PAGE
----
The stock-market rally is no longer just about megacap technology names.
A wider swath of stocks have joined the S&P 500 SPX, +0.15%’s upswing after the so-called Magnificent Seven — Apple AAPL, +0.32%, Amazon AMZN, +1.11%, Alphabet GOOG, +0.08%, Microsoft MSFT, -0.72%, Meta META, -2.11%, Nvidia NVDA, -0.04% and Tesla TSLA, +0.37% — single-handedly propelled the large-cap index into a bull market in early June, with the gauge now up more than 28% from its low notched last October and rising to new highs since April 2022, according to Dow Jones Market Data.
Hopes that the U.S. economy could pull off a soft landing and avoid a recession despite the Federal Reserve’s aggressive interest-rate hikes, as well as receding inflation pressures and expectations for the end of the Fed’s monetary tightening campaign, have underpinned a notable expansion in market breadth over the past two months, according Adam Turnquist, chief technical strategist at LPL Financial.
The S&P 500 Equal Weighted Index SP500EW, +0.27%, which lagged behind the market-cap-weighted S&P 500 index for most of the year, has now kicked back into gear and staged an impressive comeback in July. The equal-weighted index and the S&P 500 each advanced 3.1% this month, according to FactSet data.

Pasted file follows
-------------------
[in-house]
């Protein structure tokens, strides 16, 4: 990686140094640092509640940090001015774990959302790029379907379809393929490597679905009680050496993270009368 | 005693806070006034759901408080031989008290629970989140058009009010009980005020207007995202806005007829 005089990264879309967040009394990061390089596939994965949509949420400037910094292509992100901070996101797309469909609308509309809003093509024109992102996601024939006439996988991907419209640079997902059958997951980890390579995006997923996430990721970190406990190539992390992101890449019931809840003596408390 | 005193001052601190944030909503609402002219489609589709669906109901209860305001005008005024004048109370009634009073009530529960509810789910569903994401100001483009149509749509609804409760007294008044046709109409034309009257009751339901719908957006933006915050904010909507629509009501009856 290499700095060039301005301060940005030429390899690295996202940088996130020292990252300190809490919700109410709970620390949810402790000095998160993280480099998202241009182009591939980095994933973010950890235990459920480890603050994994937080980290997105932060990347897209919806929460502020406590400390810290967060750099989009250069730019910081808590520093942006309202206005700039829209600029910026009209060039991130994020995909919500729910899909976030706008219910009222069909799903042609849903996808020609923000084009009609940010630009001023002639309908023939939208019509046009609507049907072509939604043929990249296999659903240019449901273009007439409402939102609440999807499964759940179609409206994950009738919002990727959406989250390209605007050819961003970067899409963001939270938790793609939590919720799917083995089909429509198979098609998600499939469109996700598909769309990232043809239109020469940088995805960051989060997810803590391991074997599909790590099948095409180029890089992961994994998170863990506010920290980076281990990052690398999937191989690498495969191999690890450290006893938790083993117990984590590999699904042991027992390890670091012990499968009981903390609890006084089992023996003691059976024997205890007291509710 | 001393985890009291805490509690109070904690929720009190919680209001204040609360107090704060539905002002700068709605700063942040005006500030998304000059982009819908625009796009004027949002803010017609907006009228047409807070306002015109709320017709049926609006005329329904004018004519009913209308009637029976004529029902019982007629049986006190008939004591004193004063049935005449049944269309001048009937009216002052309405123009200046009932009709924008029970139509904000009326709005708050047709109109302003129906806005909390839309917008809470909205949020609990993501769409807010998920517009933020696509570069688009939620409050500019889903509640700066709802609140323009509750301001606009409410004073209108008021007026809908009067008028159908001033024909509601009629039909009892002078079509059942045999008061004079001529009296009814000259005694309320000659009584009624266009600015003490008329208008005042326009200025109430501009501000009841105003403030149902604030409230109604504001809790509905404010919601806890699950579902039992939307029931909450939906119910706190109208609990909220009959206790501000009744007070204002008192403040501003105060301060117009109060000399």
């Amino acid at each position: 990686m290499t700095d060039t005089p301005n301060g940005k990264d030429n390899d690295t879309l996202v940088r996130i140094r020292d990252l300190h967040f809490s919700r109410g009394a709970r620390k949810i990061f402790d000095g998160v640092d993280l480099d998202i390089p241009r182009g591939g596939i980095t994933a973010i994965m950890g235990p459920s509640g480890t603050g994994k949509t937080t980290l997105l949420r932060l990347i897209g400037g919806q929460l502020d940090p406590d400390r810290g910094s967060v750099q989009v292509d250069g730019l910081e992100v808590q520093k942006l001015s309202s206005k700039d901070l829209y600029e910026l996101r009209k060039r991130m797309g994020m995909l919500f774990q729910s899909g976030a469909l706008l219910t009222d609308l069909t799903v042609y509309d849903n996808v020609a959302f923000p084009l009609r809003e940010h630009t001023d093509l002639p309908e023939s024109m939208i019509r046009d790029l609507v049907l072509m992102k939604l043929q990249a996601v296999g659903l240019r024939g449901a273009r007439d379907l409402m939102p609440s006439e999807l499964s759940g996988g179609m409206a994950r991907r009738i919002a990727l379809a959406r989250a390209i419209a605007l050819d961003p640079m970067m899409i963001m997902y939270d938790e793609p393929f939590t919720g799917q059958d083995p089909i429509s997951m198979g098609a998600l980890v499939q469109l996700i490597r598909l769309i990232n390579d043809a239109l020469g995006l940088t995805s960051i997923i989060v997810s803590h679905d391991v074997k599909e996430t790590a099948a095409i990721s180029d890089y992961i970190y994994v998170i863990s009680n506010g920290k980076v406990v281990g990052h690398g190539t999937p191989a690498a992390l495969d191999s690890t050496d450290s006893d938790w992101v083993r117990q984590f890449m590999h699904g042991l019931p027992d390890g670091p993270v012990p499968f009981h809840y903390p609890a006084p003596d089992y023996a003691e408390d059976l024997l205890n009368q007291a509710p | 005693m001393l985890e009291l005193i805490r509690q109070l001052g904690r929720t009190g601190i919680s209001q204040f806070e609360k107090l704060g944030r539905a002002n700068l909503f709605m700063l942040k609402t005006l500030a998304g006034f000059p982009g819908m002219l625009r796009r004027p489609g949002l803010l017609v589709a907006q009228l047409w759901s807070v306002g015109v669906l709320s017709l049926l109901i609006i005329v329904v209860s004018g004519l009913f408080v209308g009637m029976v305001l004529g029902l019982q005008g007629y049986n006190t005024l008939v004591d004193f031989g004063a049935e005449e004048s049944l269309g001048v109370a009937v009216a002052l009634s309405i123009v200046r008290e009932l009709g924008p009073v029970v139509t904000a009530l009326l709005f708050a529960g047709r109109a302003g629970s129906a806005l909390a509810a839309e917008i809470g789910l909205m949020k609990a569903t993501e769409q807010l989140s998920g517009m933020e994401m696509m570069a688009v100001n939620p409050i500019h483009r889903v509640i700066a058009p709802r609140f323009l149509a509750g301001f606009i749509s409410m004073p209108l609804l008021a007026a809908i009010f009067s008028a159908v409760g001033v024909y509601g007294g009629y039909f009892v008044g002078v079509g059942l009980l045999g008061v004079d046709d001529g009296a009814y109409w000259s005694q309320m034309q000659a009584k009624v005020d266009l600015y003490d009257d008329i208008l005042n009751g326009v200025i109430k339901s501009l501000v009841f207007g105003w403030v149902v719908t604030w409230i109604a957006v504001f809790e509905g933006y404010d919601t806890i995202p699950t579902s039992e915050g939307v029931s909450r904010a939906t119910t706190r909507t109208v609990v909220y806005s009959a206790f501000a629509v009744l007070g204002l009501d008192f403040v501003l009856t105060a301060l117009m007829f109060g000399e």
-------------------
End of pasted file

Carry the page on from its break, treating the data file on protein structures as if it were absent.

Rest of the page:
The equal weighting eliminates the distortion of the megacap components and significantly changes several sector weightings in the S&P 500, including technology, which drops from around 29% on the SPX to only 13% on the equal-weighted index, said Turnquist in a Friday note. Meanwhile, the industrials sector has the biggest increase in weight, jumping from 9% on the SPX to 16% on the equal-weighted index.
Another way to quantify and compare market breadth is to look at the percentage of stocks on an index trading above their longer-term 200-day moving average (dma), Turnquist said. In general, if a stock is trading above its 200 dma, it is considered to be in an uptrend, and if the price is below the 200 dma, it is considered in a downtrend. Furthermore, a higher percentage of stocks above their 200 dma implies buying pressure is more widespread — suggesting the market’s advance is likely sustainable.